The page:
Let's hope the Steelers keep calling LeGarrette Blount a "co-starter." We can't hear Mike Tomlin talk enough about both running backs "getting their share" and each bringing a "lead dog mentality."
Le'Veon Bell's ADP is starting to fall. It's at 18 on Sunday. Thanks to Tomlin, it should drop into the late second round this week -- terrific news for Bell's value.
Pittsburgh is going to the no-huddle, shotgun offense this year. A lot. The Steelers scored out of the no-huddle on their first two drives Saturday night against the Bills. Those drives took 11 snaps; Bell played the first eight.
The second-year back blends smoothly into this offense. He's slimmed down and looks quicker. He's a natural receiver (45 catches in just 13 games last year). Blount, on the other hand, is a 250-pound hammer who can't catch. He has three receptions the past two seasons. In two years at high-flying Oregon, he caught four passes.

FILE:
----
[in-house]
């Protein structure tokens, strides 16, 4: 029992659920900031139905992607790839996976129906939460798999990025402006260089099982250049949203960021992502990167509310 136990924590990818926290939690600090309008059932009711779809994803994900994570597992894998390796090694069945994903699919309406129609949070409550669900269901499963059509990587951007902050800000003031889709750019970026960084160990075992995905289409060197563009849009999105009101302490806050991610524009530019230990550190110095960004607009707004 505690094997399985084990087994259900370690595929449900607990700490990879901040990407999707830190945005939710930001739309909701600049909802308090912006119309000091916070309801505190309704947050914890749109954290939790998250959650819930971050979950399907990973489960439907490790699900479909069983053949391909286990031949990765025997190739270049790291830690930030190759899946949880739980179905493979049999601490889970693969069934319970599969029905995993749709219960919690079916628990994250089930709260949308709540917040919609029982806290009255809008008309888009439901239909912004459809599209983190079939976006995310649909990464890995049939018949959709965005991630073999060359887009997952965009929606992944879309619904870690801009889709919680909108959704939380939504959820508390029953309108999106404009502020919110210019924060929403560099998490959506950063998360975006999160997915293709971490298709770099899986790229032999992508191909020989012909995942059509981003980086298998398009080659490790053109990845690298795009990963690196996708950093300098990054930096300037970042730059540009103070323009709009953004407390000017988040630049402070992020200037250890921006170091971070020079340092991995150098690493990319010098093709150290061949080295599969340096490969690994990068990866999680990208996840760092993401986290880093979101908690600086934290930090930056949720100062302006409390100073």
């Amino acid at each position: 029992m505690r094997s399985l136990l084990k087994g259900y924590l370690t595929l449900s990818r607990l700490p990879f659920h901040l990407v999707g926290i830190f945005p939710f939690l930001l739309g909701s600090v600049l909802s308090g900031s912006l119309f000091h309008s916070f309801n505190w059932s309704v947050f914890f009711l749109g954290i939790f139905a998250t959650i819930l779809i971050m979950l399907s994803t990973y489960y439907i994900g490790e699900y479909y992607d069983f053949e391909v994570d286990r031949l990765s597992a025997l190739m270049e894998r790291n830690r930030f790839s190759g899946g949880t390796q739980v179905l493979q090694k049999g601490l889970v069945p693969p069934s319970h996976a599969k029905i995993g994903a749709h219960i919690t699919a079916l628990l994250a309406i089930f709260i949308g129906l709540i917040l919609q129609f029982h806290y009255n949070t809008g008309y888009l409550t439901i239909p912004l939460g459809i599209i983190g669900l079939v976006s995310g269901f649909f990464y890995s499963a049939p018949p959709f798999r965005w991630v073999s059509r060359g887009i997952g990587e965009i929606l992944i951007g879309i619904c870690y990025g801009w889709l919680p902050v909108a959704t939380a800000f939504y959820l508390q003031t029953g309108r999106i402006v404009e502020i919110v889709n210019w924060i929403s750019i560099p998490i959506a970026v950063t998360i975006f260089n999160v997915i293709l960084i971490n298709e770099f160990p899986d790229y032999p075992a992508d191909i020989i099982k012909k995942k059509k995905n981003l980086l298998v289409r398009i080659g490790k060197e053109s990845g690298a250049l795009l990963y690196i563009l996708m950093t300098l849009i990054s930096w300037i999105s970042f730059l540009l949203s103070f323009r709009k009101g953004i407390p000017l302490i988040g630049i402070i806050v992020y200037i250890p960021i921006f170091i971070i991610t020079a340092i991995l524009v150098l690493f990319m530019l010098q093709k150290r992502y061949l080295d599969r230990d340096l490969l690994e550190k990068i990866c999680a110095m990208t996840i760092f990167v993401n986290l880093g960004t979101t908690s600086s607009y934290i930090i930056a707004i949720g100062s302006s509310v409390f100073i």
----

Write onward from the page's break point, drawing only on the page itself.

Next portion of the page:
When Pittsburgh gets a big lead and needs to kill the clock, Blount is the obvious choice. At the goal line, you can make a case for either (more on that later). But in the no-huddle, Bell fits and Blount is a mismatch.
Here's what we saw Saturday: Bell darting for a 6-yard run. Bell taking a 3rd-and-2 draw out of the shotgun for a first down. Bell splitting out wide and the defense following him.
Pittsburgh tried Blount as a receiver too; his pass route turned into an ugly incompletion. He ran three times for zero yards.
The Steelers handed Bell the starting job as a rookie -- he had no legitimate competition. This year they're trying to motivate him by constantly talking up Blount. In terms of touches, this split will be closer to 70-30 Bell than 50-50.
While even Bell expects Blount to get the nod in goal-line situations, Blount is not a superior short-yardage runner. Blount has gotten 19 carries inside the 5-yard line in his career and has scored seven times. Bell produced the exact same numbers last year: seven touchdowns on 19 carries inside the 5. Look for an even split at the goal line.
The Steelers turned around their 2013 season by going to an up-tempo, wide open offense. They're not going back to a plodding style. Count on 50-plus catches, 220-plus carries and great value from Bell at the back end of Round 2.